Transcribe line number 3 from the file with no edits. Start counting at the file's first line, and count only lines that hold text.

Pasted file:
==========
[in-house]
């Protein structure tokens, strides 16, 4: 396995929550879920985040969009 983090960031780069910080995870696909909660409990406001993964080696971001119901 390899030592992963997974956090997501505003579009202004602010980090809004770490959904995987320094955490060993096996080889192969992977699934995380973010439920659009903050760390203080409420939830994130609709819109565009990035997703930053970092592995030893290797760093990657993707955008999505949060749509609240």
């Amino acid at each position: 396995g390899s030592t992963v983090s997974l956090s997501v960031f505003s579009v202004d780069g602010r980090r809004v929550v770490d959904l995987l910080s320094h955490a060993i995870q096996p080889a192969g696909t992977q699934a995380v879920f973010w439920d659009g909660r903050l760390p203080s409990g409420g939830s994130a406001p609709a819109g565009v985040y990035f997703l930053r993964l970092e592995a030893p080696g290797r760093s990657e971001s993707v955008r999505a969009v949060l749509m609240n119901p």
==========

């Amino acid at each position: 396995g390899s030592t992963v983090s997974l956090s997501v960031f505003s579009v202004d780069g602010r980090r809004v929550v770490d959904l995987l910080s320094h955490a060993i995870q096996p080889a192969g696909t992977q699934a995380v879920f973010w439920d659009g909660r903050l760390p203080s409990g409420g939830s994130a406001p609709a819109g565009v985040y990035f997703l930053r993964l970092e592995a030893p080696g290797r760093s990657e971001s993707v955008r999505a969009v949060l749509m609240n119901p």